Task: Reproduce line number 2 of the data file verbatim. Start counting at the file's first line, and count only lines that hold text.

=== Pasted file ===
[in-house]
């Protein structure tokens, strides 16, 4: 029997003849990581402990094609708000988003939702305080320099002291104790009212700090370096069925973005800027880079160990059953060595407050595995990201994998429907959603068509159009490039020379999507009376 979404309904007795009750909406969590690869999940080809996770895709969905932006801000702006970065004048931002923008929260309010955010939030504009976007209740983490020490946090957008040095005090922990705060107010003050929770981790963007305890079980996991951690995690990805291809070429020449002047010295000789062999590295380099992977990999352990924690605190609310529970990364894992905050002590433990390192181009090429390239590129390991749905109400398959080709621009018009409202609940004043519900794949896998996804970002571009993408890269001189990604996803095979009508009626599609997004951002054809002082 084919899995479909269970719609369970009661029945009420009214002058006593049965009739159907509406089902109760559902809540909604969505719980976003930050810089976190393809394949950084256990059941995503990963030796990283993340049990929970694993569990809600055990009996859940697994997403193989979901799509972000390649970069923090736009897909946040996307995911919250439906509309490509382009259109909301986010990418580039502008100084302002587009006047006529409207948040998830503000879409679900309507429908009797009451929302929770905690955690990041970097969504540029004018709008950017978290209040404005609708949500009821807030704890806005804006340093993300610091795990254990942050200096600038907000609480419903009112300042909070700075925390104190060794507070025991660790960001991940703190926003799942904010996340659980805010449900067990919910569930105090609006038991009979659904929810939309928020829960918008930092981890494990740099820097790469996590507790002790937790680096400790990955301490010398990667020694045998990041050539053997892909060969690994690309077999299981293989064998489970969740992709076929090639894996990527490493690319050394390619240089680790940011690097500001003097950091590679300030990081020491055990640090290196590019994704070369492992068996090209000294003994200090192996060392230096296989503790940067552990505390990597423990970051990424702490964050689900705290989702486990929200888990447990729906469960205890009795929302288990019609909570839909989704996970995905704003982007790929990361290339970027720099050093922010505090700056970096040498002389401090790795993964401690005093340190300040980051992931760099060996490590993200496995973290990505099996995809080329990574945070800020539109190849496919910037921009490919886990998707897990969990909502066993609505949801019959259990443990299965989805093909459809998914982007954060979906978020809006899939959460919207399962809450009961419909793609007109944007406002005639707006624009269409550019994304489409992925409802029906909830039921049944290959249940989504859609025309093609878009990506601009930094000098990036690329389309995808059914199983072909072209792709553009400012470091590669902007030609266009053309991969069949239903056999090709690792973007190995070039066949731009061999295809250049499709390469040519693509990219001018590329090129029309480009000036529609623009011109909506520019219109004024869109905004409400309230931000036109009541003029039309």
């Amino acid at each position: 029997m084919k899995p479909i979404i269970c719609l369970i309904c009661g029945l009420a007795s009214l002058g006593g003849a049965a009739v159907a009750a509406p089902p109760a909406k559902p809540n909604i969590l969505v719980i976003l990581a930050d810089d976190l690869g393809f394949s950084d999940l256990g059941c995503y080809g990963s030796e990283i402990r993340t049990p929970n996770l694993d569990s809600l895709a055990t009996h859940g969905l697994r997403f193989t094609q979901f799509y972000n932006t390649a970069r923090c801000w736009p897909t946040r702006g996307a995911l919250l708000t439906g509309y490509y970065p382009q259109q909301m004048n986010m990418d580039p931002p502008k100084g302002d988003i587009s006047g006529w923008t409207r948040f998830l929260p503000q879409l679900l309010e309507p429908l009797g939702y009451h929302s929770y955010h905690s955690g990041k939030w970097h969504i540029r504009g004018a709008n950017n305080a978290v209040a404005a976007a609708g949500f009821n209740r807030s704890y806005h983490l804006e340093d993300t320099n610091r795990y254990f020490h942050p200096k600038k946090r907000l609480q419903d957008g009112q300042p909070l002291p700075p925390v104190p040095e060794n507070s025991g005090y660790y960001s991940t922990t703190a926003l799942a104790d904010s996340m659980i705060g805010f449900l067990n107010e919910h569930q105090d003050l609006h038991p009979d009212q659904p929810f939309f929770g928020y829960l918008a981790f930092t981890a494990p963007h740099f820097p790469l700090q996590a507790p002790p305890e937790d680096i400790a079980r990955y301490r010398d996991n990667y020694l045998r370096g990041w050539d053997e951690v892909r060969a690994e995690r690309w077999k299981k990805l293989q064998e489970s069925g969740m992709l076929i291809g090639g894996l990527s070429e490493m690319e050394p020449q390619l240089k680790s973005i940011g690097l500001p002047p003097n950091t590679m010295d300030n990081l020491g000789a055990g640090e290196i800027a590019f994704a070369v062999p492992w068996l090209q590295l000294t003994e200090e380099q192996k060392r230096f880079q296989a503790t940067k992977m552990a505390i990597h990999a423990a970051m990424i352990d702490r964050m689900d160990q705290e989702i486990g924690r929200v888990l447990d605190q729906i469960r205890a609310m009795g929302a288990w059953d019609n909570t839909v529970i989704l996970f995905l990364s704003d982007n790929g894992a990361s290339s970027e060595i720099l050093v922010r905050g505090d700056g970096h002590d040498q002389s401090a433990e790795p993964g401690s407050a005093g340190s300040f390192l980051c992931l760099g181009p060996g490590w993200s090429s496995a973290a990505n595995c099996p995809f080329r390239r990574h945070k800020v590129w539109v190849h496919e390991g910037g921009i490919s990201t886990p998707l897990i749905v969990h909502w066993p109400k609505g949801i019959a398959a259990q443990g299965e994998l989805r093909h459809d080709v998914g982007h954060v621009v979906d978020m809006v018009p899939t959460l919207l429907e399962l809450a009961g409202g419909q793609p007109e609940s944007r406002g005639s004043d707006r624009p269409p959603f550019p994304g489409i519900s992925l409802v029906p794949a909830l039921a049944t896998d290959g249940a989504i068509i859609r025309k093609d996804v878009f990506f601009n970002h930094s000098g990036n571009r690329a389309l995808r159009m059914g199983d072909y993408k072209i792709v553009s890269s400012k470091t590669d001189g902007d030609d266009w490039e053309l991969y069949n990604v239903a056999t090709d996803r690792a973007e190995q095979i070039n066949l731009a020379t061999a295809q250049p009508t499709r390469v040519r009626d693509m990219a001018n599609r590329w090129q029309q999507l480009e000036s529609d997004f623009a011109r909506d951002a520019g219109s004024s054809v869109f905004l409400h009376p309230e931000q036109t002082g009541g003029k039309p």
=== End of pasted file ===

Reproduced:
């Protein structure tokens, strides 16, 4: 029997003849990581402990094609708000988003939702305080320099002291104790009212700090370096069925973005800027880079160990059953060595407050595995990201994998429907959603068509159009490039020379999507009376 979404309904007795009750909406969590690869999940080809996770895709969905932006801000702006970065004048931002923008929260309010955010939030504009976007209740983490020490946090957008040095005090922990705060107010003050929770981790963007305890079980996991951690995690990805291809070429020449002047010295000789062999590295380099992977990999352990924690605190609310529970990364894992905050002590433990390192181009090429390239590129390991749905109400398959080709621009018009409202609940004043519900794949896998996804970002571009993408890269001189990604996803095979009508009626599609997004951002054809002082 084919899995479909269970719609369970009661029945009420009214002058006593049965009739159907509406089902109760559902809540909604969505719980976003930050810089976190393809394949950084256990059941995503990963030796990283993340049990929970694993569990809600055990009996859940697994997403193989979901799509972000390649970069923090736009897909946040996307995911919250439906509309490509382009259109909301986010990418580039502008100084302002587009006047006529409207948040998830503000879409679900309507429908009797009451929302929770905690955690990041970097969504540029004018709008950017978290209040404005609708949500009821807030704890806005804006340093993300610091795990254990942050200096600038907000609480419903009112300042909070700075925390104190060794507070025991660790960001991940703190926003799942904010996340659980805010449900067990919910569930105090609006038991009979659904929810939309928020829960918008930092981890494990740099820097790469996590507790002790937790680096400790990955301490010398990667020694045998990041050539053997892909060969690994690309077999299981293989064998489970969740992709076929090639894996990527490493690319050394390619240089680790940011690097500001003097950091590679300030990081020491055990640090290196590019994704070369492992068996090209000294003994200090192996060392230096296989503790940067552990505390990597423990970051990424702490964050689900705290989702486990929200888990447990729906469960205890009795929302288990019609909570839909989704996970995905704003982007790929990361290339970027720099050093922010505090700056970096040498002389401090790795993964401690005093340190300040980051992931760099060996490590993200496995973290990505099996995809080329990574945070800020539109190849496919910037921009490919886990998707897990969990909502066993609505949801019959259990443990299965989805093909459809998914982007954060979906978020809006899939959460919207399962809450009961419909793609007109944007406002005639707006624009269409550019994304489409992925409802029906909830039921049944290959249940989504859609025309093609878009990506601009930094000098990036690329389309995808059914199983072909072209792709553009400012470091590669902007030609266009053309991969069949239903056999090709690792973007190995070039066949731009061999295809250049499709390469040519693509990219001018590329090129029309480009000036529609623009011109909506520019219109004024869109905004409400309230931000036109009541003029039309």